[Cin] Is UDF 2.5 or higher really required for Blu-ray video and BD burning?
Terje J. Hanssen
terjejhanssen at gmail.com
Mon Dec 12 00:56:12 CET 2022
Den 11.12.2022 20:08, skrev Andrew Randrianasulu via Cin:
> вс, 11 дек. 2022 г., 21:44 Phyllis Smith via Cin
> <cin at lists.cinelerra-gg.org>:
> I wonder if someone can clarify if UDF version 2.5 or higher
> really is required for creating and burning Blu-ray video to
> VBD-discs(blu-ray video discs)
> The latest version of Fedora, i.e. version 36, has udftools
> version 2.3 and my laptop with Fedora 32 has udftools version
> 2.1. Both have been and continue to work to create blu-ray discs
> by the CinGG method.
> well, while standard demand udf 2.5 - I guess most (newer) players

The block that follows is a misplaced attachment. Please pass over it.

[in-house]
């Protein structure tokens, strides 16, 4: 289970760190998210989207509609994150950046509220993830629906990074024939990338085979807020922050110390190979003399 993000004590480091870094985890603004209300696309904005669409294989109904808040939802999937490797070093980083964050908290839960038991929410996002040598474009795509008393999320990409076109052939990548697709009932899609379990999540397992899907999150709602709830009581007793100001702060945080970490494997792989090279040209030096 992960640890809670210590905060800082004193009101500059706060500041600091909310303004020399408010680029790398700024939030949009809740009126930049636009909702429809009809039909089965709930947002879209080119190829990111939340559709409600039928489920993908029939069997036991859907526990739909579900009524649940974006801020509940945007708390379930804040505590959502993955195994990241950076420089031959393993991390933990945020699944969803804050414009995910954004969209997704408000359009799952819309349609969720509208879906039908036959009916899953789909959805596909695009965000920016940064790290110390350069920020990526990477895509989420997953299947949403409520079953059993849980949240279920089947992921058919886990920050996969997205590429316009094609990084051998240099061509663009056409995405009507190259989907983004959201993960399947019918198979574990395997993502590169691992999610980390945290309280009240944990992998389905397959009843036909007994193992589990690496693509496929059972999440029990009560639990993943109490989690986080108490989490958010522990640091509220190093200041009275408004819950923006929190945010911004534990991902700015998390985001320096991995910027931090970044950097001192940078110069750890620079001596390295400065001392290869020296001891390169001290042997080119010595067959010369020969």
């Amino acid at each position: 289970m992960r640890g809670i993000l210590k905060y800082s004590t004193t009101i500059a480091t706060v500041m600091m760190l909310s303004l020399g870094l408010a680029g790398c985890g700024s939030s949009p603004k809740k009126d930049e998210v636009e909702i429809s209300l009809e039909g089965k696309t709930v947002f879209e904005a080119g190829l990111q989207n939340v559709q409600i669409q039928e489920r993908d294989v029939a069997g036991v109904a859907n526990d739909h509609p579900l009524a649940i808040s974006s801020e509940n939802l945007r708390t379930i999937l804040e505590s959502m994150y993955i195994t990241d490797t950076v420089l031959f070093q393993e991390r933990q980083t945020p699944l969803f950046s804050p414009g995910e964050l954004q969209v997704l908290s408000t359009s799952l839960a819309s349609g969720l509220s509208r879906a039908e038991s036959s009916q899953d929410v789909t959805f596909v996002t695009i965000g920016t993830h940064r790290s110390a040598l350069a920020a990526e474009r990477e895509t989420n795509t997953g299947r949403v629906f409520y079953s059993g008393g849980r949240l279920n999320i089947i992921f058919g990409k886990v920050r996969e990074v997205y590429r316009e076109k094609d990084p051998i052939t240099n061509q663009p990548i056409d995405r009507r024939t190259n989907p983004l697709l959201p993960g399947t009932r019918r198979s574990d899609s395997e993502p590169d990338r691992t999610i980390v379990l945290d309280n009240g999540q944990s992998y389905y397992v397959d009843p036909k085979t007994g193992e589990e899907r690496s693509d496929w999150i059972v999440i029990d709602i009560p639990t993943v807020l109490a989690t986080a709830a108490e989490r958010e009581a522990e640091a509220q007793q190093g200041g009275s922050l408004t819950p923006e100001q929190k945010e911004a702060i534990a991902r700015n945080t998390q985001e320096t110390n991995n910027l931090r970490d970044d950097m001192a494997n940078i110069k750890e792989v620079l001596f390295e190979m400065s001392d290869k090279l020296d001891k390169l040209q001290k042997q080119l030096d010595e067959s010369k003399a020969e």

> relaxed on that...
My Samsung UBD-K8500 4K UHD Blu-ray Player is a 2016 model, so it looks
so. The spec sheet doesn't mention UDF version and is not very detailed
> because while mkudffs can make udf 2.5 image/skeleton there is no
> simple way to populate this filesystem with files under Linux!
> Only netbsd kernel can write udf 2.5 disks/disk images, and for most
> bugfixed code you need unreleased yet netbsd 10.
> I extracted few utilites from netbsd tree (because 5gb of NetBSD
> sources was too much for my puny tablet)
> this one should create _populated_ image, just be sure to set both min
> and max udf version to 2.5 and block size suitable for optical media.
> Linux kernel even most latest git still stuck at 2.01 for writing
> (bdwrite works by utilizing linux kernel udf write support)
The mkudffs (and mkfs.udf in udftools) man page say it is used to create
a UDF filesystem on a device (usually a disk).
Is it a fair understanding that the mkudffs command we use first,
creates the udfs file system itself based on the kernel support, which
bdwrite next write the udfs image upon?
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